The implementation of the 7nm circuitry into SRAM marks an important technology milestone on the chip maker’s roadmap to 7nm application processor chips, as it lays out the foundation for attaining the 7nm circuitry cell on CPU chip.
For use in an on-chip cache memory, a temporary, built-in storage space on a CPU, the SRAM has almost the same cell structure as that of CPU, allowing chip makers to fabricate part of the chip as logic and part as SRAM memory. So, the implementation of 7nm circuitry SRAM represents one step closer to the 7nm-circuitry CPU or AP chip.
Almost one year after it had implemented a 10nm circuitry on a CPU, the chip maker started to produce 10nm circuitry APs in volumes in October.
The 7nm circuitry SRAM chip’s cell size is up to 32.5% smaller than its 10nm FinFET SRAM, consuming less power.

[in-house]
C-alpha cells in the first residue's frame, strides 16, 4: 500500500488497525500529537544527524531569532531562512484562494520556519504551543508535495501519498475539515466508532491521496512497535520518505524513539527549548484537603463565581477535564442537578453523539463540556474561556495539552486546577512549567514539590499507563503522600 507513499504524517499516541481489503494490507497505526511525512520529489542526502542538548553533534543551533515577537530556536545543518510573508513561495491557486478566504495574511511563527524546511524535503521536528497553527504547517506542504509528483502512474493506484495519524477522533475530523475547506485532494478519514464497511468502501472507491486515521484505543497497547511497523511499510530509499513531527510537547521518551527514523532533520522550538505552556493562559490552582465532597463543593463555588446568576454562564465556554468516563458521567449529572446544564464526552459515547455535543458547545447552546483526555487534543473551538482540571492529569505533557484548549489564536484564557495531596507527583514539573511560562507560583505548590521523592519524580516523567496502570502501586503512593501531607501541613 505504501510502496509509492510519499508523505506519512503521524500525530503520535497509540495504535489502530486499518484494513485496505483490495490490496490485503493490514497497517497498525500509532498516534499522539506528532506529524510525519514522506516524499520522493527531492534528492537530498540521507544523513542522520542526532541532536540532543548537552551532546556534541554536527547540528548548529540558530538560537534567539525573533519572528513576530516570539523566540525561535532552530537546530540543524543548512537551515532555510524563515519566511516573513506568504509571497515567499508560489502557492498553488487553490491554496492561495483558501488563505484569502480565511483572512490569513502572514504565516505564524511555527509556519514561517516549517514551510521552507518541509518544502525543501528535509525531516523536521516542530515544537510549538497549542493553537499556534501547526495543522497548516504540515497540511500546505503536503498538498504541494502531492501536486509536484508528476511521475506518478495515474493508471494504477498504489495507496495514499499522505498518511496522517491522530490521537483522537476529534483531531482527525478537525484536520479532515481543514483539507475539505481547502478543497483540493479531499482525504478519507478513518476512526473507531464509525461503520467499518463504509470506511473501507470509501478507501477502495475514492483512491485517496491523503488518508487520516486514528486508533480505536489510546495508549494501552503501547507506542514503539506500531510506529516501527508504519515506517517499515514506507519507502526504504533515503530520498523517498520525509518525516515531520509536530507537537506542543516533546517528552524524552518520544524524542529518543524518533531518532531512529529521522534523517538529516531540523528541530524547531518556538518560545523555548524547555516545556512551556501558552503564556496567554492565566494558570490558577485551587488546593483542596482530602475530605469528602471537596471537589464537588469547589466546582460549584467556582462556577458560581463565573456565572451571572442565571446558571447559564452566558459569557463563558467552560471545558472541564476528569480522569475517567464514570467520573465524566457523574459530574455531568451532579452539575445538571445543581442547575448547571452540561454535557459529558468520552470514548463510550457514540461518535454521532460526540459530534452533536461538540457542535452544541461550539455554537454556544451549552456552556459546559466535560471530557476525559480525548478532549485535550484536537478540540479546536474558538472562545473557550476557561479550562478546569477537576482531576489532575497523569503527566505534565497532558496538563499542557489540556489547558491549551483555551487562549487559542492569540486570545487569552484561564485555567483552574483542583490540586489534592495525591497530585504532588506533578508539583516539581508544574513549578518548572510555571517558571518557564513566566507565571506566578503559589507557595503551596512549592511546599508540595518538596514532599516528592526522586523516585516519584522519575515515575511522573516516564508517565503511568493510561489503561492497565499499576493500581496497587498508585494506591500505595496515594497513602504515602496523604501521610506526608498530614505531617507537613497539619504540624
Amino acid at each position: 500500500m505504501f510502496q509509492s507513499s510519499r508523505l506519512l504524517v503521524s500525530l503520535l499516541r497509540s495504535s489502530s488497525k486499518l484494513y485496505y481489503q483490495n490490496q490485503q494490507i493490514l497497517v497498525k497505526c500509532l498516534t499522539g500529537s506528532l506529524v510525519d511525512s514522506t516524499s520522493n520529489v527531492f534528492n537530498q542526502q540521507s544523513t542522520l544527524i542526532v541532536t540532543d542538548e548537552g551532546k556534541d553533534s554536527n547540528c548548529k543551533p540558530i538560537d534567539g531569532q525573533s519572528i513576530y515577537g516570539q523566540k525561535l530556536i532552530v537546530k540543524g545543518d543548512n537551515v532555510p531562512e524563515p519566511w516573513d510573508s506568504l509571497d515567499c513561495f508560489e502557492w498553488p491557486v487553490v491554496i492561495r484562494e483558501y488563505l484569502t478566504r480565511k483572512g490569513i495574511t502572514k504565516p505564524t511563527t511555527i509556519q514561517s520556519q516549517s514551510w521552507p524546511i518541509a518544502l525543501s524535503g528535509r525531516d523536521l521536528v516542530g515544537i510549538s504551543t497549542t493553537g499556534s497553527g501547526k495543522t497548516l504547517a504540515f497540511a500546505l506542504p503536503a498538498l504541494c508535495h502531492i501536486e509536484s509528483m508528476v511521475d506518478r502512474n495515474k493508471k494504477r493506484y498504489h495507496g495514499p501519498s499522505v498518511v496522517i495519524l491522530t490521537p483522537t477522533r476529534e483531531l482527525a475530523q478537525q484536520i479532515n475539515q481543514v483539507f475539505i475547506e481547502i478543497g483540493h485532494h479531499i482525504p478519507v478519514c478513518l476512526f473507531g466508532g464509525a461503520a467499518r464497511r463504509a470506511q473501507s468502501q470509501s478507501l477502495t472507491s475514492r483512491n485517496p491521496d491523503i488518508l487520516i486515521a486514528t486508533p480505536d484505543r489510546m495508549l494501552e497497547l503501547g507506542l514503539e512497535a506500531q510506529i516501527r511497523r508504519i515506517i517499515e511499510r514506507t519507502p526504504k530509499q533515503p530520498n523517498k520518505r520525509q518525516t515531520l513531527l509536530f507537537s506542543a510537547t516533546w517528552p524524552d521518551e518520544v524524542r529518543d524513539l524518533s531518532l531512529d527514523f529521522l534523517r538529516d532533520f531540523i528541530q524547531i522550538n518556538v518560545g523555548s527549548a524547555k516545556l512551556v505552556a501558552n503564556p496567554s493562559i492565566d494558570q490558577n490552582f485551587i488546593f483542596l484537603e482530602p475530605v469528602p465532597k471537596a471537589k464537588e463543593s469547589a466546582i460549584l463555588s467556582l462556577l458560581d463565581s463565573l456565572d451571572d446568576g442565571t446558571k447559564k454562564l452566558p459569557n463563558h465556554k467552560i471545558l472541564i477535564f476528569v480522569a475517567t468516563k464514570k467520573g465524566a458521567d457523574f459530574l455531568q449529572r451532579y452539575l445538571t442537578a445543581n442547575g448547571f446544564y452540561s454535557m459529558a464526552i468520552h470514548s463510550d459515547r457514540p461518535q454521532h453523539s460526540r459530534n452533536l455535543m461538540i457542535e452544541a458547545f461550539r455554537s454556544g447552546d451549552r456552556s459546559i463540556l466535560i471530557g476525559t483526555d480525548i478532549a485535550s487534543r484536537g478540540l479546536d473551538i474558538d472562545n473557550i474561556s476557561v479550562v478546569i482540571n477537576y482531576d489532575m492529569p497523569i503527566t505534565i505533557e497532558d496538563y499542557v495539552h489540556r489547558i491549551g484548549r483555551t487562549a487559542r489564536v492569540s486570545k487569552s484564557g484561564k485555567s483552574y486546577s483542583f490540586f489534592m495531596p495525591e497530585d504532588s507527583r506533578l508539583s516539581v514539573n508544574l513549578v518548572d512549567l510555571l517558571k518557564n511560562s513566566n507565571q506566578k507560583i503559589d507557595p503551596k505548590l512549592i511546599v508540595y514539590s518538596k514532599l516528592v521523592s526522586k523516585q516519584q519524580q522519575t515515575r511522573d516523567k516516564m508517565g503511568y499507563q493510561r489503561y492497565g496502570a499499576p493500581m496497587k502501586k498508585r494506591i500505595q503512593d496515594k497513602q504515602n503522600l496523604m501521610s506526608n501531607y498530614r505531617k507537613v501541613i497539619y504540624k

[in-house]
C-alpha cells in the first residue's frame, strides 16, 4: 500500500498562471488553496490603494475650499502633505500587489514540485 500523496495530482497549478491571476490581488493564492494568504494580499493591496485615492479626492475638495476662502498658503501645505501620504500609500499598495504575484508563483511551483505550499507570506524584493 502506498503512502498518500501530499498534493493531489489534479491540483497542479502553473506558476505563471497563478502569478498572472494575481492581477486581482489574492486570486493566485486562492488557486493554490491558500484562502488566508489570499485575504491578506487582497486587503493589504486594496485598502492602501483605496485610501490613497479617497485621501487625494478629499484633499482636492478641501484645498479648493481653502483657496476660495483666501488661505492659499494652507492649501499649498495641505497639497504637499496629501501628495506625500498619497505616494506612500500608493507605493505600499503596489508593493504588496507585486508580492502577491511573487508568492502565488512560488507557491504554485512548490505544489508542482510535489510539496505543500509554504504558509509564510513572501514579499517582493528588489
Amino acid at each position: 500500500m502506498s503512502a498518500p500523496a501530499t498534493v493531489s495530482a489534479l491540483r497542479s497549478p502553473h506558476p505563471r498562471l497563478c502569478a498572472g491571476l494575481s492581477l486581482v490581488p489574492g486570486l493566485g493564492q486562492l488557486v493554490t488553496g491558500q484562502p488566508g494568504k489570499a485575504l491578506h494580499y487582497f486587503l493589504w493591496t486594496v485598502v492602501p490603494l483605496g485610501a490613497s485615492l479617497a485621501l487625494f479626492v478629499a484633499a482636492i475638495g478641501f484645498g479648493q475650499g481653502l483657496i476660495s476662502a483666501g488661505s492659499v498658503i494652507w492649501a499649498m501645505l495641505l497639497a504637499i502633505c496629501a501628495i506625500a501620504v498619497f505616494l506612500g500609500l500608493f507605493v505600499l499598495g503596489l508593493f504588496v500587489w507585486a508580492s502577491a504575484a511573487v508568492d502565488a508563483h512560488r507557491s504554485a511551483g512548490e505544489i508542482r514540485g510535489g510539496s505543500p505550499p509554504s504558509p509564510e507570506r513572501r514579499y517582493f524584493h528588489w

Unlike dynamic RAM (DRAM) that frequently refreshes electric charges at a certain interval not to lose bit data charged on a capacitor, SRAM stores bit data on a transistor, so doesn’t need to refresh them.
It is far faster in processing data than DRAM, as it cycles as fast as CPU, but building SRAM comes costlier, as it requires three times as many transistors for a given capacity as DRAM chip does.
Samsung will showcase the 7nm circuitry SRAM chip at ISSCC conference which to be held between Feb. 5 and 9, 2017 in San Francisco.
Samsung plans to demonstrate its newly developed a 4th generation 512Gb 64-layered TCL 3D NAND flash chip, boasting an input/output speed of up to 800Mbps. Mass production of the 64-layered 3D NAND flash memory chips will start in mid-2017 rolling out chips at a monthly capacity of 50,000 to 60,000 wafers in its Hwasung facility.